Princeton Plasma Physics Laboratory will host a virtual Industry Day from 1-4:30 p.m. Tuesday — in an effort to inform business owners about a new research building and other planned large construction projects as PPPL expands its mission to become a multipurpose national laboratory.
Kristen Fischer, PPPL’s chief financial officer and head of business operations, said such an event is long overdue — and encourages contractors and small business owners to join.
(To see the agenda and register, go to the Industry Day website.)
“We are very excited to be hosting our first Industry Day at PPPL in many years,” she said. “Our hope is to promote dialog between the laboratory and industry on acquisition-related topics as well as promote innovation, best practices and competition.
“We are delighted to welcome interested vendors, from both small and large companies in the area, to participate in the acquisition process and by offering a forum that encourages a wide variety of vendors to easily communicate with the laboratory.”
The multimillion-dollar projects planned over the next decade will support PPPL’s strategic plan to broaden its mission. While continuing to serve as a world leader in plasma science and fusion energy, with the goal of developing fusion energy as a clean, plentiful and inexpensive means of generating electrical power in the future, PPPL plans to focus on two related missions:
- Developing the understanding of plasmas from nano- to astrophysical scales to understand plasma processes in astrophysics and space technologies.
- Advancing the science of nanoscale fabrication for industries of the future, such as microelectronics and eventually quantum computing.
To accomplish these missions, PPPL will need additional laboratory space and infrastructure. It plans for a new building, the Princeton Plasma Innovation Center, to support these research areas by providing modern laboratories and clean rooms for microelectronics research, as well as offices, meeting spaces and the Collaboration and Visualization Hub, which will provide remote collaboration and visualization space.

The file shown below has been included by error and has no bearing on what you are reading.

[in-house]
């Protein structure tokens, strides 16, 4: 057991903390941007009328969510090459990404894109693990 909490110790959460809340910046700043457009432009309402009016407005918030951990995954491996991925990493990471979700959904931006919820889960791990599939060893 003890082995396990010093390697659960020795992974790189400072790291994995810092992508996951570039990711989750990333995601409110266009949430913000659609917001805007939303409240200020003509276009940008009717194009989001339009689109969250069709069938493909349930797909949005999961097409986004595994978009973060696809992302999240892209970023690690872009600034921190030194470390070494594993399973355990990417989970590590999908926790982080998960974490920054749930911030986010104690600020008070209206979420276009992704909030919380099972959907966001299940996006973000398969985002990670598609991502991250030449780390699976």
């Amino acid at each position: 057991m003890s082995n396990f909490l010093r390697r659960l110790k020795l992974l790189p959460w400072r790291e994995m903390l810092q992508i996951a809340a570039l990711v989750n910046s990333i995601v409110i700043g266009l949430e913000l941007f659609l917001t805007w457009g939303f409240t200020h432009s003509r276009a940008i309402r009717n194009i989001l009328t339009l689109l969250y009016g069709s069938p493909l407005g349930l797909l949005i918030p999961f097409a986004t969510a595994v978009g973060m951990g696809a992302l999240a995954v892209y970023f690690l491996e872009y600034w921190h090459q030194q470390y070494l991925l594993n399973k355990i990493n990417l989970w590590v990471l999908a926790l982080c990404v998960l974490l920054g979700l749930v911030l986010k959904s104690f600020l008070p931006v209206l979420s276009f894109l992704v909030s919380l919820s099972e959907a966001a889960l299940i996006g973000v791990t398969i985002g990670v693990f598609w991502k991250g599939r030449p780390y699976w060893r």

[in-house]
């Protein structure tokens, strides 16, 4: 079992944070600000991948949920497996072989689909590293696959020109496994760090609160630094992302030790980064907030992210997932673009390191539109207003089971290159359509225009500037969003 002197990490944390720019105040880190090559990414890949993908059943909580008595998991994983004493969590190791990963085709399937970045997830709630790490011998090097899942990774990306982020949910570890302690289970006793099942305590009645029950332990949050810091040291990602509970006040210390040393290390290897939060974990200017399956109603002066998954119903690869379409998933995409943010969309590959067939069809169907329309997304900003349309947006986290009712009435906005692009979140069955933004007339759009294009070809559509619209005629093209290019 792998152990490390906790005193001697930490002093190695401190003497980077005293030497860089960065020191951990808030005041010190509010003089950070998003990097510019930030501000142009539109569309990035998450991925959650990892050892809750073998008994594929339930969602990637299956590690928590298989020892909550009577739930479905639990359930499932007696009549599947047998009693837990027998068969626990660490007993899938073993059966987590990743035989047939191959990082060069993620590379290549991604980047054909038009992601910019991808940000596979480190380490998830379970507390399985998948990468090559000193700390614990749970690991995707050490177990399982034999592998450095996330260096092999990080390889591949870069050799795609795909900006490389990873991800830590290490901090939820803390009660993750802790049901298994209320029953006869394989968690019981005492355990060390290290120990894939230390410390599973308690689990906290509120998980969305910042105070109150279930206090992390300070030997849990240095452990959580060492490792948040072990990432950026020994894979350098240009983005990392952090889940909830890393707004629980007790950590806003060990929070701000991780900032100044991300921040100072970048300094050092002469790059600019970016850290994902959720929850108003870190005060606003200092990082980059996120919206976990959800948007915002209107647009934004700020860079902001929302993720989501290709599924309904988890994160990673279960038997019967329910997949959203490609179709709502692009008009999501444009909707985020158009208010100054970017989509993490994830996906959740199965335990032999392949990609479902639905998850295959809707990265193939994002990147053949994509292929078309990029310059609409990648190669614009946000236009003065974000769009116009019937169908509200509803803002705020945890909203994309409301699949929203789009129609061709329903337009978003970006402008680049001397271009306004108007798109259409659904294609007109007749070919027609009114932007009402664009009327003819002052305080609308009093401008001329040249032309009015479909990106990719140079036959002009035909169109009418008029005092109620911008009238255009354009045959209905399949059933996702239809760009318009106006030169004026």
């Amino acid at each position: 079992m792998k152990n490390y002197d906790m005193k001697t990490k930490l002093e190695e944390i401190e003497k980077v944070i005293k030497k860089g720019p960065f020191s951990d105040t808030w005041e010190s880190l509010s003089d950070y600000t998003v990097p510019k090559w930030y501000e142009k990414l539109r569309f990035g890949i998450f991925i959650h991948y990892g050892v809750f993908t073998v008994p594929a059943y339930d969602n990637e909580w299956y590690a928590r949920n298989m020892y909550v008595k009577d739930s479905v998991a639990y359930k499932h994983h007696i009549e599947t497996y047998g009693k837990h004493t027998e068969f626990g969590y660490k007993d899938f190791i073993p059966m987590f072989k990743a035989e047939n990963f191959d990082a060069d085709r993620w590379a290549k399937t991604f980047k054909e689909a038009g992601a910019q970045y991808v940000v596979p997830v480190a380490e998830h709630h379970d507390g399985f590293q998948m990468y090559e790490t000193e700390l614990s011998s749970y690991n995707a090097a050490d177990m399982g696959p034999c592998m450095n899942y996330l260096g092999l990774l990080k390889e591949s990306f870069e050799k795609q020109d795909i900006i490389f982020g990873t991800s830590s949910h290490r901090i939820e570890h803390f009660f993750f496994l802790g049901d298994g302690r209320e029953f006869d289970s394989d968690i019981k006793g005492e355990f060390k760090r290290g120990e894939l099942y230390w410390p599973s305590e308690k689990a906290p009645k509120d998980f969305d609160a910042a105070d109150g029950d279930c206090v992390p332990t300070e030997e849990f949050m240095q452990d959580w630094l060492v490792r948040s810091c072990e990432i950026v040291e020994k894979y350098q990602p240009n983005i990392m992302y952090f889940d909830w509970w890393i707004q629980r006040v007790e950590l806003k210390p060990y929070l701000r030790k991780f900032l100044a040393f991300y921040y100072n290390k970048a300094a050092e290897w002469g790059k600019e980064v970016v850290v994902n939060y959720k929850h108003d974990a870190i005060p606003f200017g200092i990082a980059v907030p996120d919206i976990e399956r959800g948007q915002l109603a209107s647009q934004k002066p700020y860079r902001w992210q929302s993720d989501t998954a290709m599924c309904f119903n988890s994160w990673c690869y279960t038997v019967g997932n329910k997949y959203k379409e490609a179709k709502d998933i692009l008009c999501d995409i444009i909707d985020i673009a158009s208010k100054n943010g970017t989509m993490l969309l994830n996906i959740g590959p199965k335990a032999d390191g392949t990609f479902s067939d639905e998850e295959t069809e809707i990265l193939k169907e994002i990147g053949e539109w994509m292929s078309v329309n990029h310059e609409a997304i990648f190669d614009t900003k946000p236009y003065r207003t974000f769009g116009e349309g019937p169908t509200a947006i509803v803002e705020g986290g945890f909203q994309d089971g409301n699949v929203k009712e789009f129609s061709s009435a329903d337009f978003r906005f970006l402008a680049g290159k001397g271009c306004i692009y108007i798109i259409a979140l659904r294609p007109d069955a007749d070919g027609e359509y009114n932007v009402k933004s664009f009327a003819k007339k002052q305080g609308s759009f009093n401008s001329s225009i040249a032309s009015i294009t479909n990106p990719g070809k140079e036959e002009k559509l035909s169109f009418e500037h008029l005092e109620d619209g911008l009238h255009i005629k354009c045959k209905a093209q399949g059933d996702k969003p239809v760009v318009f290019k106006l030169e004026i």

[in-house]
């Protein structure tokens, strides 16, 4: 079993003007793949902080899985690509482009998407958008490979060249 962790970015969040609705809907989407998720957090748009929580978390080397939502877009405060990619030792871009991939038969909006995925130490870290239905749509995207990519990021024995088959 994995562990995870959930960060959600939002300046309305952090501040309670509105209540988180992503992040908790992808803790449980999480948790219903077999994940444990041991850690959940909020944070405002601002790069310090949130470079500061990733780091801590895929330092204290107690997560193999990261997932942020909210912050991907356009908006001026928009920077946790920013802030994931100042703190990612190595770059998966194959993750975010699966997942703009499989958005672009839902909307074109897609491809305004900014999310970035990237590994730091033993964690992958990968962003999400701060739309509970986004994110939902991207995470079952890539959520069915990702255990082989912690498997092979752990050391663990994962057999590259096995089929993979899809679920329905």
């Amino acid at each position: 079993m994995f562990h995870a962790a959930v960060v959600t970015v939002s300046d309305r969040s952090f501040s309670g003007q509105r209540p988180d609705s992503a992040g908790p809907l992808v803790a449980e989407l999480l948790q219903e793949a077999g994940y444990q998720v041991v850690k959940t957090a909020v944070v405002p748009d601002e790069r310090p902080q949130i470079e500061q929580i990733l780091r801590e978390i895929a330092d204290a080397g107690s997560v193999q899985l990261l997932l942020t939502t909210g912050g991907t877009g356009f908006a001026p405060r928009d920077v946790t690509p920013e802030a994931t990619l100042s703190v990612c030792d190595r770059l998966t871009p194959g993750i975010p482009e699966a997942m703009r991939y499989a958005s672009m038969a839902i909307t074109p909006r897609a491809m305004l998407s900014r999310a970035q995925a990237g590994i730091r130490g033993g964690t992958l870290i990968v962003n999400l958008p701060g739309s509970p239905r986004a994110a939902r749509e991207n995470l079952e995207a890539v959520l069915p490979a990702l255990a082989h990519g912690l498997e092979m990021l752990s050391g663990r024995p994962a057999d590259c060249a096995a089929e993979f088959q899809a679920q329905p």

The three-story, 84,800-square-foot building is the first new building to be constructed at PPPL in decades, with construction costs estimated at about $60 million. It will replace two aging buildings adjacent to PPPL’s main building, the Lyman Spitzer Building.
In addition to PPIC, Industry Day participants will also learn about the $71 million utility project that will support the new research facilities. The Critical Infrastructure Recovery & Renewal project is aimed at revitalizing PPPL’s utility and information technology infrastructure by installing electrical; heating, ventilation and air conditioning; chilled water generation; and underground utilities.
Participants will also learn about smaller capital projects at PPPL, including the Fusion Research Technology Hub, which will include laboratory space in the area once occupied by the Tokamak Fusion Test Reactor, and a new building with office space for collaborators.
Industry Day will introduce business owners to PPPL’s requirements as a national laboratory that is funded by the U.S. Department of Energy and operated by Princeton University. The two major projects would be funded by the DOE’s Office of Science Science Laboratories Infrastructure program.
Hekima Qualls, head of procurement, said PPPL especially encourages small businesses; small, disadvantaged businesses; businesses owned by women; and businesses owned by veterans and service-disabled veterans to attend Industry Day and consider bidding for contracts.
“Our goal is to diversify our supplier base,” she said. “We’re seeking to expand our footprint. As we expand our footprint, we have to expand the suppliers that we use.”